Kim shares a traditional Chinese dish in her latest food column.
Sticky rice packages, known as Zongzi in Mandarin, Joong in Cantonese, and Lo Mai Gai in Sichuan, are a traditional Chinese rice dish that historians say were being eaten as far back as 221 BC.
It’s said that the Chinese were eating Zongzi as a way of commemorating the death of Qu Yuan, a famous Chinese poet from the kingdom of Chu who lived during the Warring States period. He drowned in the Miluo River in 278 BC, and according to legend, packets of sticky rice were thrown into the river to prevent the fish from eating the poet’s body.
In modern times, they’re traditionally eaten during the Duanwu Festival (Dragon Boat Festival), which falls on the fifth day of the fifth month of the Lunar Calendar (from late May to mid-June).
They are made by stuffing fresh or soaked bamboo, banana or lotus leaves with sticky rice and fillings of Chinese sweet sausage, marinated chicken or pork, bamboo shoots, shiitake mushrooms and sauces.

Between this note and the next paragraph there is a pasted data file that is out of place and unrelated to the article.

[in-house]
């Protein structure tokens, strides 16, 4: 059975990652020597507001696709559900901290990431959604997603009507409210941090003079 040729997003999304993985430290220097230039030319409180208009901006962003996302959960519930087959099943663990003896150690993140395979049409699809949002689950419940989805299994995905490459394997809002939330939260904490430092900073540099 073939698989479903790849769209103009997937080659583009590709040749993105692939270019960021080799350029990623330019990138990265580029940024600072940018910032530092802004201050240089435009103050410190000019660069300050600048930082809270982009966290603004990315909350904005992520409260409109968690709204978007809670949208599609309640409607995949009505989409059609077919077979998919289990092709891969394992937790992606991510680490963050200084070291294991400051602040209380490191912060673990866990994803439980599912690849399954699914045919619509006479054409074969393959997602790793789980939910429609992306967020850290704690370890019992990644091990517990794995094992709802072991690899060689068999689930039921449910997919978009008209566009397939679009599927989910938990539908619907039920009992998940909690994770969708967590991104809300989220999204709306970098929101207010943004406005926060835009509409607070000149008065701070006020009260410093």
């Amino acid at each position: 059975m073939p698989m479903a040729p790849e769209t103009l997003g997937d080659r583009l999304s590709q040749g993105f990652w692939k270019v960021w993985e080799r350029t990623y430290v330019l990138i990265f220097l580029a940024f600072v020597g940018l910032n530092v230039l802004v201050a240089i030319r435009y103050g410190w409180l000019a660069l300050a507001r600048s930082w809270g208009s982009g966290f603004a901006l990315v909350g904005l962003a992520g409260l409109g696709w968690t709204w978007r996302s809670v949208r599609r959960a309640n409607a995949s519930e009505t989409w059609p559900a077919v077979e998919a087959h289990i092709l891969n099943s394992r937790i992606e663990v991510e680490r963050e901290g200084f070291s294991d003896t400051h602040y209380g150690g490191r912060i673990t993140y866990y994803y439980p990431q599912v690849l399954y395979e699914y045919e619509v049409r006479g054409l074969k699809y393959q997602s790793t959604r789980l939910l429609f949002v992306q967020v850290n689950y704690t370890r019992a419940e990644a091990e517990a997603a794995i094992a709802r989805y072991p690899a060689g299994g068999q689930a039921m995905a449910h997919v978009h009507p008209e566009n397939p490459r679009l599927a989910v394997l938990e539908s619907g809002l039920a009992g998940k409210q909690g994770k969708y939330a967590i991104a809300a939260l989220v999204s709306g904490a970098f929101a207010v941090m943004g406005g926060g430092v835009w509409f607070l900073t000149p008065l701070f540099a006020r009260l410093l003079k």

These leaves are then folded up into square or triangle packages, tied with kitchen twine and then steamed. The sticky rice encloses the wonderful marinated fillings.
Other fillings that often are used include ham, dried scallops, cooked peanuts, and a salted egg.
I first tasted this delicious dish when I went for Dim Sum with my wonderful friends Helen and Jin Wong, the owners of Lichee Gardens. Dim Sum is literally translated to mean “touch the heart,” and the associated Cantonese phrase “yum cha” means “to drink tea.”
Taken together, dim sum is a meal of small dishes served with tea and comprised of a collection of savory and sweet tastes from steamed and fried pork or shrimp-filled buns to dumplings, rolls, rice packages, Chinese bok choy, fried squid, chicken feet and many others.
You order many dishes and pass them around and have a truly amazing shared meal.
The restaurant’s rice packages were delicious, but nothing compared to the ones that Helen Wong makes. I am lucky enough to have been gifted them many, many times over the years. The ones that she makes are amazing.
She doesn’t make them every day, but I certainly haven’t have had to wait until the fifth day of the fifth month of the Lunar Calendar to eat these tasty treats. I have enjoyed them the eighth day of the eighth month, the third day of the third month and all kinds of different times that she decides she has the time to make them.
Unfortunately, they are not on the menu at her restaurant, but you can easily try your hand with this simplified recipe. Trust me, if you like Chinese food – and dim sum – you will flip over these.
Helen uses her mother’s secret recipe using uncooked sticky rice packs and boils them for 1½ to 2 hours. This recipe is easy for beginners, and it uses cooked sticky rice and cooked fillings that are quickly steamed.